I’m all down for a good old pity party now and then but as we approach the holiday season I’m taking time to reflect (yip I know it sounds cheesy!)…. And find the good stuff about life.
I’ve officially been unwell for over half my life which is crazy. I still remember the days when I was a pimply teenager too unwell to get out of bed and my only companionship was my cat and my mum.
Now I’m here. Running A Little Bit Yummy, cooking ridiculously delicious food and have a solid friend group who are always keen to eat cake and talk sh*t.
It’s got me thinking about if I’d change anything about my life. Some days still suck. And I mean suck big time. The throwing up. Passing out. Constant pain. These are the days where my biggest achievement is brushing my teeth. But for the most part life is pretty good.
Being sick has ironically shaped me in ways I could never have conceived. It’s helped me meet incredible people, inspired me to help others, and taught me more about myself than most 20 somethings know about themselves.
4 Lessons Being Chronically Ill Has Taught Me
It’s the little things that matter
Snuggling up in a fluffy duvet. Stealing cuddles with the neighbour’s cat. Sitting in the sunshine. Devouring chocolate brownie. And my fav – having hot chocolate delivered to me by my favourite person, my boyfriend (I can hear you gagging on the soppiness and I’m fine with that).
These little moments make life worth it. They make me smile and take a breath. Being a type A personality, I like to have everything planned out. It’s taken me the last five years to realize that life has other plans. I’m getting better at focusing on each day, having goals but learning to go with the flow. It’s finding the good moments in each day that makes my heart full.
Don’t treat your support network like crap (even if you feel like sh*t)
You might feel like sh*t but that doesn’t mean you can treat everyone else like that too. Some days my mouth gets away with me and the pain I’m feeling on the inside comes out. Or I’m so sore and lethargic that my body language sends the wrong message. I feel possessed by my unwellness.
And it hurts others. I can see it.
There is no excuse for this. I’m making a conscious effort to work on this behaviour and at the very least apologise if I screw up.
My friends and family are like my favourite blanket – they’ll always be there for the bad times, keep me warm, and get me through. It’s time I make sure that I nurture them.
Laugh every day and cry when you need to
On a bad day go to You Tube. I’m serious… you can’t not feel a little bit better after watching a cat riding on a robot vacuum wearing a shark costume.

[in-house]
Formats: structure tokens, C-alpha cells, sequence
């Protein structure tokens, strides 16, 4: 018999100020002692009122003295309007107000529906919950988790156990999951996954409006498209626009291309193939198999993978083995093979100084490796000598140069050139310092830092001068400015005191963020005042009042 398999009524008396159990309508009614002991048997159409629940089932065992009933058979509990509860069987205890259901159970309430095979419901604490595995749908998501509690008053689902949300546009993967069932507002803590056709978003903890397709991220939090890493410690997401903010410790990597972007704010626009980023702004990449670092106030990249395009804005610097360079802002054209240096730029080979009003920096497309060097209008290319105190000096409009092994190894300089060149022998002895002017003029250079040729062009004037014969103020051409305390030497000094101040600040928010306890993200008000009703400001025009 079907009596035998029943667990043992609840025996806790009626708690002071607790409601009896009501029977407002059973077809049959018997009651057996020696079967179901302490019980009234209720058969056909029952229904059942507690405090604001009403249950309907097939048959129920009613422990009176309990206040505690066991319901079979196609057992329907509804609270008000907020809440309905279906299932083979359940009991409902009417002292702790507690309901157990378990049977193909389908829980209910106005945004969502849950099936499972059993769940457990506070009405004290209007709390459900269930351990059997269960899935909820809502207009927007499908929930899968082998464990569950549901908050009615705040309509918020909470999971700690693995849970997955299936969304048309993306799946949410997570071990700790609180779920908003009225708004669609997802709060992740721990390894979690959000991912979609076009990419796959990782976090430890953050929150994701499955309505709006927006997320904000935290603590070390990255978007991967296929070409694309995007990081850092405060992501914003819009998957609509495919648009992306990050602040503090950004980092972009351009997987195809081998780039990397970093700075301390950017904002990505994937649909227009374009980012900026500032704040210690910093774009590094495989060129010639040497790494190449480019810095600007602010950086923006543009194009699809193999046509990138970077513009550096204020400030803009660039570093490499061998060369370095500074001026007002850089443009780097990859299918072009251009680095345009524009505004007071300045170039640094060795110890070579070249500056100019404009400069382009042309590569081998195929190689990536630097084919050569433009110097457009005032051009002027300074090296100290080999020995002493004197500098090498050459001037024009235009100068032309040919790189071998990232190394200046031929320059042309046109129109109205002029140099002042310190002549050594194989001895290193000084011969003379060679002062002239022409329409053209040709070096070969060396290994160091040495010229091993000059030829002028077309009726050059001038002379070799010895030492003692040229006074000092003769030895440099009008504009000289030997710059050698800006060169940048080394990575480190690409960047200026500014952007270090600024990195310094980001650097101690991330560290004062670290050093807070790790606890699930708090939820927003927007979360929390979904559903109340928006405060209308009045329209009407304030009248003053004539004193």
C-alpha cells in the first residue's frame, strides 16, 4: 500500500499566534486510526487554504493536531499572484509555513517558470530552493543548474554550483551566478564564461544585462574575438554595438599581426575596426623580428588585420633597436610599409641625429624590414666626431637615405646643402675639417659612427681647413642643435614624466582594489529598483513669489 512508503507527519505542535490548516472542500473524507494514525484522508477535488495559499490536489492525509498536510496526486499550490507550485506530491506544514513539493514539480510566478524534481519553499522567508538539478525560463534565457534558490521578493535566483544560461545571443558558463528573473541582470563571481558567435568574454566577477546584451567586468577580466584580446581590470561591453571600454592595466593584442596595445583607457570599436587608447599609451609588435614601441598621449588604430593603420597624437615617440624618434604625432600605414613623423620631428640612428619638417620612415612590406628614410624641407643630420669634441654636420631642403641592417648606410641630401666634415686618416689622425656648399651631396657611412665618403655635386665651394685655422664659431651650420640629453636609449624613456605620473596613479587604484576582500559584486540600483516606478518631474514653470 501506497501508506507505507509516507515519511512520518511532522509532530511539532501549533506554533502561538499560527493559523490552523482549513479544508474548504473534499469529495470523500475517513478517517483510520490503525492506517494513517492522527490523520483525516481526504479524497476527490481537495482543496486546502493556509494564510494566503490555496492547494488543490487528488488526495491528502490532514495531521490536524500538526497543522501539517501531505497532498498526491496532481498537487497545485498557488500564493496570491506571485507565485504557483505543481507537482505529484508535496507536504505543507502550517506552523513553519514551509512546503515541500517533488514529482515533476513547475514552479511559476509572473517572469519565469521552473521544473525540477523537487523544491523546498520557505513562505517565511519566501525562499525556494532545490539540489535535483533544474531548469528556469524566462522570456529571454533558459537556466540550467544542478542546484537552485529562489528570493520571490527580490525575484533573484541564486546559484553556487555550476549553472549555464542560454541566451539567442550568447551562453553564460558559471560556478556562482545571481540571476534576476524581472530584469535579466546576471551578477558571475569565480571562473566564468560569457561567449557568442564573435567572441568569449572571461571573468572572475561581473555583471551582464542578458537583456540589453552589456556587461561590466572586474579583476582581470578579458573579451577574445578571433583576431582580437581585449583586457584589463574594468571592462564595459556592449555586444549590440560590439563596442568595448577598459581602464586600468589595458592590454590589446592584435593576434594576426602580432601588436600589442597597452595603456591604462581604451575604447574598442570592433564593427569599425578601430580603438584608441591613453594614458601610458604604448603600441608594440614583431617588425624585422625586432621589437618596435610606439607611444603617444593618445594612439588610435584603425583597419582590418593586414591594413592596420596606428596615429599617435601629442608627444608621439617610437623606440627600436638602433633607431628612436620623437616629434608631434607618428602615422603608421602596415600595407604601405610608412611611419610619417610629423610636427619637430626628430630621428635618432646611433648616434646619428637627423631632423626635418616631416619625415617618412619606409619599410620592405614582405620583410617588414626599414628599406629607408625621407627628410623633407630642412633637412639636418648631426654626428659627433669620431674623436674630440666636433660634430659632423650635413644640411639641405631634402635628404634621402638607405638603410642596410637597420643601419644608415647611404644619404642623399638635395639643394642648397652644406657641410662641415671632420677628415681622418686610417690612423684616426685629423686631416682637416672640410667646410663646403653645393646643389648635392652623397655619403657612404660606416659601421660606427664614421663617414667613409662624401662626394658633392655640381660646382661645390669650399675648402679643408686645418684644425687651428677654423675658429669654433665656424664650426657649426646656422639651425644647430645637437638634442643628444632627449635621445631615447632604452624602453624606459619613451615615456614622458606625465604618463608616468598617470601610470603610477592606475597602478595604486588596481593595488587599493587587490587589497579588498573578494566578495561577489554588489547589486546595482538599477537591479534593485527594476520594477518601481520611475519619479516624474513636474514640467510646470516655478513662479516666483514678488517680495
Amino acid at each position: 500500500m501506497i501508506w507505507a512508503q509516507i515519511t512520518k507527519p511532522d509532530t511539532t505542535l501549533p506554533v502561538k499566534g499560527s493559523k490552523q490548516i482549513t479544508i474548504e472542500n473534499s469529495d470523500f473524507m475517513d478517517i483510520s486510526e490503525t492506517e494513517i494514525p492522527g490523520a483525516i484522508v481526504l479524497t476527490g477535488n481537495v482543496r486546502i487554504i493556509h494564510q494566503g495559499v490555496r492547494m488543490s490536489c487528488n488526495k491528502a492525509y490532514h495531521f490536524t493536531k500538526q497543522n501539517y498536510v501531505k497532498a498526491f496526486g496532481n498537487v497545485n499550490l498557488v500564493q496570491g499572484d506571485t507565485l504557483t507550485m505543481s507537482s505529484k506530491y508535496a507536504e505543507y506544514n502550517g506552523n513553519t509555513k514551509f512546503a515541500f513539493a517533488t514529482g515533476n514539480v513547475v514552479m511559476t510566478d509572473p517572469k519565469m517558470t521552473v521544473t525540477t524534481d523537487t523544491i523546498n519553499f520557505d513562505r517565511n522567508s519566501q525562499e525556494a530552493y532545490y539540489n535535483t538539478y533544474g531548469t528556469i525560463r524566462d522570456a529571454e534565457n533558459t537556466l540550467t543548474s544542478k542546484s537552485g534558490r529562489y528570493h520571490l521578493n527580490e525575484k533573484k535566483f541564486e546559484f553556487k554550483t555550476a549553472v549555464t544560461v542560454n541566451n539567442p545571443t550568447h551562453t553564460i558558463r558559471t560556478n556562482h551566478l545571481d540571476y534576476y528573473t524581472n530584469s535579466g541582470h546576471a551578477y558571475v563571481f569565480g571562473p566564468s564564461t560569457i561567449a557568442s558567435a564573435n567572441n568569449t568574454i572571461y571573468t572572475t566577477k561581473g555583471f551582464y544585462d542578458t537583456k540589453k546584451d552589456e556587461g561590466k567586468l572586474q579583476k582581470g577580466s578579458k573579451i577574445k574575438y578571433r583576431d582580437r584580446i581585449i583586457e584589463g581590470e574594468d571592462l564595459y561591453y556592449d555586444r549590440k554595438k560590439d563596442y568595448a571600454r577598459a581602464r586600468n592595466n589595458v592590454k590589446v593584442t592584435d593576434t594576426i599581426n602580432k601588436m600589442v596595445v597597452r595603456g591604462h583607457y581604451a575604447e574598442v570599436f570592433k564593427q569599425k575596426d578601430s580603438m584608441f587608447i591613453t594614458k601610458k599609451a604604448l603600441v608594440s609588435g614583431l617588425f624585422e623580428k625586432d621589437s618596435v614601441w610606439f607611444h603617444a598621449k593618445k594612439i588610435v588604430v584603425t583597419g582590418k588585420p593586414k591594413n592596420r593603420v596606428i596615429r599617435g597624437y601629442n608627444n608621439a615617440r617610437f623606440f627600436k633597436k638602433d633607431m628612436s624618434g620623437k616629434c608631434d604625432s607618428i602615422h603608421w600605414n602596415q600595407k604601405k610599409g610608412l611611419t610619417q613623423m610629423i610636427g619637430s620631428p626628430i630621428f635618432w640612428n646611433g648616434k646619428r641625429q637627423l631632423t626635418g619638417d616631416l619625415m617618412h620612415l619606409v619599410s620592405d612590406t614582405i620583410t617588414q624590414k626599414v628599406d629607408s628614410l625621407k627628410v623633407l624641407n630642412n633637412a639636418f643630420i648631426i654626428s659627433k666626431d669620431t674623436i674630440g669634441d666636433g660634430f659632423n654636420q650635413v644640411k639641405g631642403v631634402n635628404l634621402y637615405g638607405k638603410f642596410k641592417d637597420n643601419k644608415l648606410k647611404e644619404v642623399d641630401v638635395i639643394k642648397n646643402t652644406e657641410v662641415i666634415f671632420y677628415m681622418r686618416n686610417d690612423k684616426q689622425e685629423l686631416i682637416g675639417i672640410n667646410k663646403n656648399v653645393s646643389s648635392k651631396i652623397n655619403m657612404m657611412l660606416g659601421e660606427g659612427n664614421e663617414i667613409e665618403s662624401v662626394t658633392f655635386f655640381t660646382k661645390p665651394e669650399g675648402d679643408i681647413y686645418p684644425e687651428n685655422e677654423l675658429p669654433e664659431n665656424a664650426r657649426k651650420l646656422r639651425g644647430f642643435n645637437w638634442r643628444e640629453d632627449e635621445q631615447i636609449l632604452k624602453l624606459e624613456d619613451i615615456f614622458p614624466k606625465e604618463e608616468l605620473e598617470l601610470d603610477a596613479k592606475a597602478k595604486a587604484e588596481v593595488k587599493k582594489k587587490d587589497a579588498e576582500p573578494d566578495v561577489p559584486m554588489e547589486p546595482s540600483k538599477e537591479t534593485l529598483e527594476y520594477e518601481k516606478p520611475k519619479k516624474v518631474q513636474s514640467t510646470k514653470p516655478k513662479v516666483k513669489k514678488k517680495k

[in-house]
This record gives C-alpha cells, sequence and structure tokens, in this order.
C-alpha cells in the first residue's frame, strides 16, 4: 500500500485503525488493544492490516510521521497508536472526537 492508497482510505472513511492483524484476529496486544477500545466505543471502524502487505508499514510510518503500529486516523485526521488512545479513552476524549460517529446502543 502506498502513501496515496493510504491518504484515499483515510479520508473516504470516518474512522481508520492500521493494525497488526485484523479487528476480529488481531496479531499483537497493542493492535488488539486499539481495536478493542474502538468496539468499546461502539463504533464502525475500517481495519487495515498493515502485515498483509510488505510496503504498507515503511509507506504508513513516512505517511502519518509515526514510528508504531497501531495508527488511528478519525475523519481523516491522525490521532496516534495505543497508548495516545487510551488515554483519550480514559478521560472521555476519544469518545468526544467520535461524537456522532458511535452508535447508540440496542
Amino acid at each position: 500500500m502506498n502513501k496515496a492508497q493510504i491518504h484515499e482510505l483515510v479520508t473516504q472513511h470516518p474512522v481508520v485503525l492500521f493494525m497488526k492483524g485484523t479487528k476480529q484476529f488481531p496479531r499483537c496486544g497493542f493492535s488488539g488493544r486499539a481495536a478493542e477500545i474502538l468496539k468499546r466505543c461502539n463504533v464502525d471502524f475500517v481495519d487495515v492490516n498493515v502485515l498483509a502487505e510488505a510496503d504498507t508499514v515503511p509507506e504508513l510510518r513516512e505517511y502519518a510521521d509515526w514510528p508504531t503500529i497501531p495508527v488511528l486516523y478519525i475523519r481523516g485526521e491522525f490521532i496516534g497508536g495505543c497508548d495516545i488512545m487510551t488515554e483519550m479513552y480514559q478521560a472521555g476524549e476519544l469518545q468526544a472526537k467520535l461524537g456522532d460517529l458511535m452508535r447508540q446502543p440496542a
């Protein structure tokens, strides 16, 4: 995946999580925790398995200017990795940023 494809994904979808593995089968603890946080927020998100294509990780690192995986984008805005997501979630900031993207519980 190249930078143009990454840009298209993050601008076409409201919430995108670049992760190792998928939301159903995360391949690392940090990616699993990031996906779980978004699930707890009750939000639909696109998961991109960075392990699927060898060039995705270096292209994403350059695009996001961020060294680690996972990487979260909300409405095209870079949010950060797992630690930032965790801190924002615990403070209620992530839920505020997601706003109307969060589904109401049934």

It’s okay to feel sad and have a cry if you need to but try to have a giggle or a laugh each day. Don’t take yourself too seriously! Laughing is good for the soul and sometimes you just need to look for the giggle moment in your day.
Don’t wait to feel “better” to do things
I’m at peace with the fact that how I feel now might be as well as I ever feel. And goddamn it I’m still going to get through my bucket list even if it takes a bit more creativity to do it.
I used to say no a lot. Thinking I could just wait until magically I felt well again. This might not happen. It’s time to start living now.
Going to Brazil last year was liberating. I survived, I explored new cities, I experienced the vibrancy of another culture. Lots of people told me I couldn’t, I was too sick, it was too risky, I was being careless. But surely being too careful is wasting the life that you have. Being too scared to push the boundaries and accepting the status quo. I planned, I took amazing support with me, we had connections and help. It was a risk that was worth it. To be brutally honest, not every day when I travelled was a great day (let’s just say thank god for Imodium) but the memories I brought home are more valuable to me than anything I could own.
I now say yes more, whether it’s going to the mall or heading out to an event. I only cancel if I know I’m going to be a serious danger to myself if I leave the house. Most of the time I know that if I go, even just for a couple of hours, I’ll enjoy it. Give your illness the finger and get back out there.
For me my health journey has been a blessing in disguise. I’ve found my passion, I have an incredible network of friends, I know the type of human I want to be. AND I know that no matter how tough it gets there will be something good in each day.